“The Ledge”–Well, what would you expect when you try to run away with the wife of a criminal syndicate boss that has known to be a little sadistic? With the crime boss’ penchant to lie, the ending is a little ambiguous.

“The Lawnmower Man”–This is what happens when you let a Greek god start a lawn service.

“Quitters Inc.”–Interesting short story. Unlikely to happen in today’s society, but still, interesting concept.

“I Know What You Need”–A little bit of black magic to gain love? Don’t you know that any sort of magic won’t get you love?

“Children of the Corn”–Religion and horror don’t mix very often, but it can certainly be scary.

“The Last Rung on the Ladder”–A story, which while the premise is more suspenseful than terrifying; it’s the underlying terror of drifting apart and the guilt of not contacting loved ones before they leave our plane of existence. A theme that hits to close to home this week.

“The Man Who Loved Flowers”–This story almost didn’t seem like it was going to have a tinge of darkness in it, until the very end.

“One for the Road”–So, we got a prequel for ‘Salem’s Lot, and now we get a sequel…of sorts. More like a small continuation of the story that falls a few years after the ending.

“The Woman in the Room”–Horror based in reality can always be the scariest, and watching a loved one wither away can be downright terrifying.

Reviewing the Pages: I Died Yesterday

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Revenge. Respect. Regret.

Sometimes doing the ‘right’ thing brings out the wrong in people.

I Died Yesterday – A evening with an old friend becomes a morning after that lasts for ever.
Chopper – A young man’s pursuit of his dream unearths a nightmare.
A Decision at Dusk – If you could bring someone back from the dead, would you use the power to help or hurt?
Sunflower – When the establishment fights back, they break more than the rules.
A View – Some noises are best left uninvestigated.

These stories are not happy, but they leave their mark. Some are set in our world; some are set in an alternate world (that of the Lords of Misrule series). This anthology combines dark humour, psychological terror, horror, and a splash of brightly coloured gore. It packs an emotional punch made even more harrowing by the paper-thin divide between reality and fiction.

Five uniquely individual short stories; each one uniquely crafted to bring a different sort of horror to the reader. As the author mentions, two of the short stories are not of our world, and I felt that those are the “weakest” of these five stories. I only say that they are the “weakest” because I don’t know the world that they are based in. However, they are not bad stories at all. Some of the references and things in those stories are lost on this reader, which I may have to remedy one of these days. But, other than that, the three stories based in this world are incredibly horrifying. Sometimes you can see the twist coming; but other times you won’t see it until it’s right on top of you. And it’s exciting. I would highly recommend this short story collection. Borrowing this from R.L. Stine: “Reader beware, you’re in for a scare.”

Wow.  That first story man.  That was BRUTAL.  At the very beginning of “I Died Yesterday”, you would have thought that the MC of the story was the one that died.  But then, it changes.  Quickly.  The MC is very unreliable, and even though you can figure out the ending, it’s the way that Graham gets to it is suspenseful.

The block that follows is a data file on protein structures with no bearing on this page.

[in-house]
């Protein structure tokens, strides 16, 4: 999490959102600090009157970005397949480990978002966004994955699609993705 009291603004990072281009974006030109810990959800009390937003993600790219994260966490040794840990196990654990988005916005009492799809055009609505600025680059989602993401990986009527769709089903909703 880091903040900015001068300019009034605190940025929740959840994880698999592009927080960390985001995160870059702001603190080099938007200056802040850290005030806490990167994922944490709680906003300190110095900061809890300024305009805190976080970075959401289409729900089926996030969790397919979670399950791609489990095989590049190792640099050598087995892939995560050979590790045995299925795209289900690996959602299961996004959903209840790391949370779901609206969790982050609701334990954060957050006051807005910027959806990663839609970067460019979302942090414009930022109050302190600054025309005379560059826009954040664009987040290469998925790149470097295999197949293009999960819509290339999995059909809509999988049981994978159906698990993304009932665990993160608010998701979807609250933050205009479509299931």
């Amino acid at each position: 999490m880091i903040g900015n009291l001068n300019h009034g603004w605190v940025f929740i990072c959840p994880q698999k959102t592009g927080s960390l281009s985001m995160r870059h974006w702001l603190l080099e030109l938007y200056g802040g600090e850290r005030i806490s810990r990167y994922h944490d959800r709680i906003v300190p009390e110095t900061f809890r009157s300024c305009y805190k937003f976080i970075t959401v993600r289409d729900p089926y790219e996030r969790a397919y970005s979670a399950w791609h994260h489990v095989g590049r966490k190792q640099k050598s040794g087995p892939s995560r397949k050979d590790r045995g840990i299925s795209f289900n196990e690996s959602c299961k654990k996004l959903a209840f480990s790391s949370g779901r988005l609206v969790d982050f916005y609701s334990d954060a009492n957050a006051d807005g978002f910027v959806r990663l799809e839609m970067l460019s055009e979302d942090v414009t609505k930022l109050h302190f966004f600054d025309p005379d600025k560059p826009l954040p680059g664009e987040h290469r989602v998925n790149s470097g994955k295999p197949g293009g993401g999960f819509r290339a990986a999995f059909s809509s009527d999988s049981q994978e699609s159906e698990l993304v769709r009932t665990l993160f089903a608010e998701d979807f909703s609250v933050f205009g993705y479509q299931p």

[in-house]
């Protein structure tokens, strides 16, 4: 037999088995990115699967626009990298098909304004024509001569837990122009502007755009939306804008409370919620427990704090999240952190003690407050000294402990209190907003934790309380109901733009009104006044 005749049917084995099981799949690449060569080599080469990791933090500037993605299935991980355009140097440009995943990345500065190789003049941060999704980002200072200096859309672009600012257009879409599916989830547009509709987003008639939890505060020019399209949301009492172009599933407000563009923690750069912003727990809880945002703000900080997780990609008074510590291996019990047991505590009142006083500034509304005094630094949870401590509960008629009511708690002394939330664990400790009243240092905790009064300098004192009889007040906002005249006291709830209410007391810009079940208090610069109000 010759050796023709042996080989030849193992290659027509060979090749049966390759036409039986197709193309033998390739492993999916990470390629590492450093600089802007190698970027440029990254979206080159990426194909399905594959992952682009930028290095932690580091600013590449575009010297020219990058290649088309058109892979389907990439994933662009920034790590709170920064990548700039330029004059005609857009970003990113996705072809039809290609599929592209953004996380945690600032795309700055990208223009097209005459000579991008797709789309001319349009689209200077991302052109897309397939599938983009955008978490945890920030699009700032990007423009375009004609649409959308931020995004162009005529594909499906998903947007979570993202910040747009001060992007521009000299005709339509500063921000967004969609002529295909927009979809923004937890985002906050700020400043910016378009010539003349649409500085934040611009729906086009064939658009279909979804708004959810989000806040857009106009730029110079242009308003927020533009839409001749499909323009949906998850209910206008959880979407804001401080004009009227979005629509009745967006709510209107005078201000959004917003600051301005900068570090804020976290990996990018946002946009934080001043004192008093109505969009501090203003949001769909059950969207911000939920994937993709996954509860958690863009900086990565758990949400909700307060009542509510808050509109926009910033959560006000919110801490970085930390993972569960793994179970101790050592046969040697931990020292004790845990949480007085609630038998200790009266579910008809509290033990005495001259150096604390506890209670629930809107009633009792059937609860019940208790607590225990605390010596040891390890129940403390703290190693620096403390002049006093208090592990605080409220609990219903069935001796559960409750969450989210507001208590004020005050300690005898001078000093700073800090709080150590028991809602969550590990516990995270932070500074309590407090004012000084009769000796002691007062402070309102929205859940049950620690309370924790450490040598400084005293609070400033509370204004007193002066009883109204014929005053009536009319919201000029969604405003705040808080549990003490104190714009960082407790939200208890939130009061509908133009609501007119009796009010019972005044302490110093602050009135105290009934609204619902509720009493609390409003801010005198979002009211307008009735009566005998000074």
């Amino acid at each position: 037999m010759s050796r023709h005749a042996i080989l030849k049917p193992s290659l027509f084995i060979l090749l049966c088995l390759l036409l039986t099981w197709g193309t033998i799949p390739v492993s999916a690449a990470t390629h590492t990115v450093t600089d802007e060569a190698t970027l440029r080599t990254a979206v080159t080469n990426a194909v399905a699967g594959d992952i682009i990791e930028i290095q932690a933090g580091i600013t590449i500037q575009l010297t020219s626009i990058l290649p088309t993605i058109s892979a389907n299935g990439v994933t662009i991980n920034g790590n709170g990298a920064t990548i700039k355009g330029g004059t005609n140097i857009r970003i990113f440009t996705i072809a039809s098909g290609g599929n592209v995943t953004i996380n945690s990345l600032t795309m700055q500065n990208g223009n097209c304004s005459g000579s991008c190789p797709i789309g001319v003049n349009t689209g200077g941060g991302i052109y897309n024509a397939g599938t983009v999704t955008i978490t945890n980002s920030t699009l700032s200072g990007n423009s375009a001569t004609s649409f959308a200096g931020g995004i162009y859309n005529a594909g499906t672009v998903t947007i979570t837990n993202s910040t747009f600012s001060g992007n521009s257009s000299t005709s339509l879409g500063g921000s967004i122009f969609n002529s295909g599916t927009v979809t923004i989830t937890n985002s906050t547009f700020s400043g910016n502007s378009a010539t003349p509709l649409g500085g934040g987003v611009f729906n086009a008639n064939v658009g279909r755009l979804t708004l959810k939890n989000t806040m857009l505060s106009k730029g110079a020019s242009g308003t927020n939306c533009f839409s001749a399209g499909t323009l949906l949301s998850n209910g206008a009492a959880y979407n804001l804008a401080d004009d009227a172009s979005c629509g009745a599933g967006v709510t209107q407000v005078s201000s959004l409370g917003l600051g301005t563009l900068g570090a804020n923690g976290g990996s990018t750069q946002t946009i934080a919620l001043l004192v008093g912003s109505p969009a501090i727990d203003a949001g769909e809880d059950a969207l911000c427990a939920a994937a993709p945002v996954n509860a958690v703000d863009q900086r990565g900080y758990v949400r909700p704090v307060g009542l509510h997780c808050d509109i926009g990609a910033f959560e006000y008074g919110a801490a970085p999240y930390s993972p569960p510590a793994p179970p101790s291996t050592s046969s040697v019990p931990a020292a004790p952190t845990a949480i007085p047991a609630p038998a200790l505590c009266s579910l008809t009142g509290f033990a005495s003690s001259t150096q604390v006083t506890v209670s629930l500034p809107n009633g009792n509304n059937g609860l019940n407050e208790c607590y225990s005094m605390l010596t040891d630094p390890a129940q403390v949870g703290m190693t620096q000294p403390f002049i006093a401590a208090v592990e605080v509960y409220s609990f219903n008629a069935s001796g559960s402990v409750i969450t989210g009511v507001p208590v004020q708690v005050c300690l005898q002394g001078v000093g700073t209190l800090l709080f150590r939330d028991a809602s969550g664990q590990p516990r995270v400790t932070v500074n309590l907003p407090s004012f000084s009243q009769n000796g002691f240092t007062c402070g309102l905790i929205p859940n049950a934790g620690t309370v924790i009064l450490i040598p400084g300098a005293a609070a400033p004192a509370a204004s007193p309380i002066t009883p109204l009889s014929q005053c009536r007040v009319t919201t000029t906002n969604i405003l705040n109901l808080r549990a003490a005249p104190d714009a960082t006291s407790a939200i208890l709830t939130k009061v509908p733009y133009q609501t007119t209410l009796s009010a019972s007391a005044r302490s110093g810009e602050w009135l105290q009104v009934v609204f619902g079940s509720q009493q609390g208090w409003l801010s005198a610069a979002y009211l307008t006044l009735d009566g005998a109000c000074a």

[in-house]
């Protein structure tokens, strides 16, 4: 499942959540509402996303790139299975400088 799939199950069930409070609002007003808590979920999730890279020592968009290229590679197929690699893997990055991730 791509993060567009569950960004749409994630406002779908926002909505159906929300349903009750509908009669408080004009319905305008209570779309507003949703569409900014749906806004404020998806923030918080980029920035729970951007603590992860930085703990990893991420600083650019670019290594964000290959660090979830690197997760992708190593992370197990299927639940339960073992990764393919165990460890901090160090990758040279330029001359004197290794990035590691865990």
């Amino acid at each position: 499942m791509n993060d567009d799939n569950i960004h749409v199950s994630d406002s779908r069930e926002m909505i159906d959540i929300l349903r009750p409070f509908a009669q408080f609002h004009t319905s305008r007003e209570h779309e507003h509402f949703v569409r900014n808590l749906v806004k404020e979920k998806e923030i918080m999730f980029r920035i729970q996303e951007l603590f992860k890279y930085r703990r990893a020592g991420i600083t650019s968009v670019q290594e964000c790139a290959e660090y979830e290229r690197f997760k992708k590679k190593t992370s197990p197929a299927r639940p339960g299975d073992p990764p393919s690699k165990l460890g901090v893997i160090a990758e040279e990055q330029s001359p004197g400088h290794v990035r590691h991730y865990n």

The second short story, “Chopper” was much more confusing, and wasn’t as…enjoyable…as the first (not that the first story’s subject material was enjoyable, but it was a good story).  Our narrator here is not as unreliable as the first one, but isn’t all there with his imagination running wild.  I was excited about the twist that I wasn’t expecting to come out of this, which made the ending that much more interesting.

“A Decision at Dusk” gives us a unique perspective into necromancy, even if the story doesn’t flat out say it.  I like the premise that this druid is battling with resurrecting her brother vs the happiness of her niece, while also flaunting that she does this again and again to the man that killed her brother.  Though, the jaunt down to the village at the end gave me something to think about.  One little line made me pause…and think.  Is there more to Mia than we thought? Is that why the rumor about arms most prevalent? Another excellent story here.

“Sunflowers” is another horrifying tale.  This time, I’m unsure on just who to blame here.  The MC seems to have gotten herself into this mess by sticking her nose into business that doesn’t belong.  That leads her to getting kidnapped, tortured, and maybe even raped? I’m not sure about that last bit.  But, the unspeakable horror comes at the very end.  I was wondering where all this was going with the mentions about her brother.  Another hair raising story.  Just don’t take this one lightly.

“A View” is a read that reminds me of something that I think about constantly, and talk to people about on a regular basis.  If a character doesn’t do this particular action, would we actually have a story? This is one of those cases.  If our MC, with a very distinctive body…modification, wouldn’t have tried to satisfy his curiosity, would the ending of the story be different.  There are so many questions that I have that I want answered, and I’m not going to find them in these pages.